This post describes the processing of thousands of images that we take during our odyssey. Since we often shoot more than one church in a day, it is important to collect and log the metadata early so we don’t make mistakes or get confused. And since we both shoot full frame digital, we have a great deal of data to organize, store, and back up.
First, we collect the data on 8GB compact flash cards in the cameras. For the 1ds Mark III, that amounts to approximately 320 images on a card (22-25MB per RAW image), while on the 5D that amounts to about 600 images (10-12MB per RAW image). A single card per camera suffices for a days shooting, although we have additional 8GB CF cards in reserve, if needed.
After shooting, we return to the hotel and download. Our hardware configuration is a 17″ MacBook Pro with 4gb of RAM for our workstation, and two 500GB LaCie portable hard drives as our storage devices (one connected by 800Mbps FireWire800 and the other by 400Mbps FireWire). Our software configuration of choice is Adobe Lightroom, supplemented by Adobe CS3. We connect the camera and import the contents of the cards to a Lightroom catalog. The original files are copied to the first LaCie drive as the main library and to the second as a redundant backup. The Lightroom catalog itself is maintained on the MacBook Pro but copied as backup to each of the LaCie drives as well.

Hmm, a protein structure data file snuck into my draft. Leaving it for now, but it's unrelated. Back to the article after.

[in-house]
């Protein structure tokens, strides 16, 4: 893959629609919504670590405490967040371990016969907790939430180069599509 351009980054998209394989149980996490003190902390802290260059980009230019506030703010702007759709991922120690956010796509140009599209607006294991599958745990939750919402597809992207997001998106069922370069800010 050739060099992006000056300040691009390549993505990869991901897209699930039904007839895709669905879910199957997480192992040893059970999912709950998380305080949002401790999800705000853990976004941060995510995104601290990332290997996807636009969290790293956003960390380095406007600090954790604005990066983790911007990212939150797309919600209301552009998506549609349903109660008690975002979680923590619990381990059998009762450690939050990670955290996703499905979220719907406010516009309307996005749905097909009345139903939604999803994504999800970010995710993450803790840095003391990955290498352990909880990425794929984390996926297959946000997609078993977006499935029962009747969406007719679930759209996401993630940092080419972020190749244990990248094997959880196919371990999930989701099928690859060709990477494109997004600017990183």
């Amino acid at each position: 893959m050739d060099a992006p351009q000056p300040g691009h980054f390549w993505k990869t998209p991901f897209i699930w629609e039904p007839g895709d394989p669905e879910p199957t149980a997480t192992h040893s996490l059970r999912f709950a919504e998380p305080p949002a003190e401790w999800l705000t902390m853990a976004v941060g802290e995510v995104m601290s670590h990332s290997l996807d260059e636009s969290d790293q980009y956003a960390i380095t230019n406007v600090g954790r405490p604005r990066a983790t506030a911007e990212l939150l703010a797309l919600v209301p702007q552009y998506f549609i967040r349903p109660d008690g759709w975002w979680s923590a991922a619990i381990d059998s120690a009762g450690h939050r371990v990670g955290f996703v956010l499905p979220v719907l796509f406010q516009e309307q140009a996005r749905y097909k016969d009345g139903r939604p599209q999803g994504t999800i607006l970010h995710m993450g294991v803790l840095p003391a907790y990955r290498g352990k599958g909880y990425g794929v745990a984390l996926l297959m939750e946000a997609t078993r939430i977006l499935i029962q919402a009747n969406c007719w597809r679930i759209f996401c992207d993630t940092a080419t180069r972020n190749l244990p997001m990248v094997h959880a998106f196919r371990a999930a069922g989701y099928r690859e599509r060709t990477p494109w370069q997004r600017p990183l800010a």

After loading the images into the Lightroom catalog, we enter the metadata. Typically, that has always been the name of the church and its location as IPTC data, which supplements the EXIF data supplied by the camera. This year, however, we are working with the ArtStor digital library and they have a custom panel of NDIIPP metadata that we need to provide. This cannot, at this juncture, be done in Lightroom so we are adding a step to do so in Adobe Photoshop. ArtStor provides an installer for Photoshop, and we have created an action that automates the data entry part of the process for images with the same metadata.
NDIPP stands for National Digital Information Infrastructure and Preservation Program, an initiative led by the Library of Congress, so it is by no means an insignificant contribution to digital asset management. Lightroom Development Team – please give us a way to embed these NDIIPP panels from within your magnificent application!
This entire process takes about an hour and a half each evening, after which we go to dinner. That leaves little time left for blogging, but we hope to be able to keep up something of an update. But as for dinner, this is, after all, France …